What are Romance Scams?
A romance scam is a fraudulent strategy in which a scammer shows romantic interest in a target, establishes an online relationship and then attempts to get money/confidential information from the victim under false pretenses. Australians reported almost 4,000 dating and romance scams in 2019 with losses of more than $28.6 million (ACCC, 2020).
Below are the signs of a romance scam:
• Scammer professes love quickly and asks for money/confidential information
• Scammer claims to need money for emergencies, hospital bills or travel expenses
• Scammer claims that they will visit soon.
• Scammer usually has an excuse as to why they cannot meet face-to-face/video chat
• Scammers sometimes pretend to be; in the military, working abroad, a doctor working with an international organization or a charity worker.
From the beginning of the year, Monoova has resolved 74 cases of romance scams and recovered client funds totaling approximately $201,630.00
The Case of a Supposed US Army Major
This year, one of our clients had a customer who experienced a long-term romance scam.
Over the course of 12 months, the victim transferred a total of $12,000 into various accounts. The scammer claimed to be a US Army Major who needed help with their medical bills.
The victim never saw the scammer’s real face as the scammer had used stolen photos found online. They had also never had a video-call or met face-to-face. The name used in the scam was a known name and the stories being told to the victim had been told to countless victims before.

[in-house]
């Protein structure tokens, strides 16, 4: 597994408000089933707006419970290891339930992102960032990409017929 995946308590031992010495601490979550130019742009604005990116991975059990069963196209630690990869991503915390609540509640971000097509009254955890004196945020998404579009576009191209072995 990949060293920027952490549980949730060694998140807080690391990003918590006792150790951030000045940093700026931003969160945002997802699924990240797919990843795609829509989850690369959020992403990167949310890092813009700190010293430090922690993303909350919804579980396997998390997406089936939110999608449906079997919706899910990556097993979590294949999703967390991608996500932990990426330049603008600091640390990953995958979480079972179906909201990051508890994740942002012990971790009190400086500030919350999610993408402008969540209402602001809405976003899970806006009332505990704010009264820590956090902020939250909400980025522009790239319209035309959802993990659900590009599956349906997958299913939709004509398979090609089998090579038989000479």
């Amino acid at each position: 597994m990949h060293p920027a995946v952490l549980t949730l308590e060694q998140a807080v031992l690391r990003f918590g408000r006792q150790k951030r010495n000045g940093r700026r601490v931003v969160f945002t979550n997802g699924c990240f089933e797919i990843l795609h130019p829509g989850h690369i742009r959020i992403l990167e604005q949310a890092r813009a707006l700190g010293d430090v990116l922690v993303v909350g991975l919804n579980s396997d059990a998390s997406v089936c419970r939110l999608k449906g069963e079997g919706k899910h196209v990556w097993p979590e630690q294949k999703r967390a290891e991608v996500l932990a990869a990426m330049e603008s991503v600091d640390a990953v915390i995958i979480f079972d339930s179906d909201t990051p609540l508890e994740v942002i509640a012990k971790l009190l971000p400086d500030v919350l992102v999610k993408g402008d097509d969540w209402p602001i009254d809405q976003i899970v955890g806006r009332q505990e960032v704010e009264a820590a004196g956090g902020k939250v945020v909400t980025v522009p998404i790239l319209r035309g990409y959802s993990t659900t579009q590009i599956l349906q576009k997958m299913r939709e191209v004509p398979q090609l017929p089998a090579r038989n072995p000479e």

Beyond traditional online dating websites, romance scams are also becoming more prevalent on platforms such as Instagram, Facebook, Google Hangouts and even online games such as Words With Friends and Scrabble (ACCC, 2020).
Monoova was able to freeze the scammer’s bank account to ensure no future fraudulent transactions. Scammers tend to move fraudulent funds quickly to prevent detection from both the police and business fraud teams.
4 tips to avoid being scammed
1) Don’t transfer funds: Never transfer funds to someone you haven’t met in person. If the person you’re communicating with asks for money, stop all communication immediately.
2) Research names used: If you have any suspicions, do a quick search of any names used to see if there are similar stories of past victims online.
3) Report the scammer: If the person you’re communicating has asked for you to transfer money, report this on the platform you’re using and to the FTC (Federal Trade Commission).
4) Contact your bank: If you’ve transferred funds, contact your bank as soon as possible. They will try to intercept the funds before they reach the scammer’s account.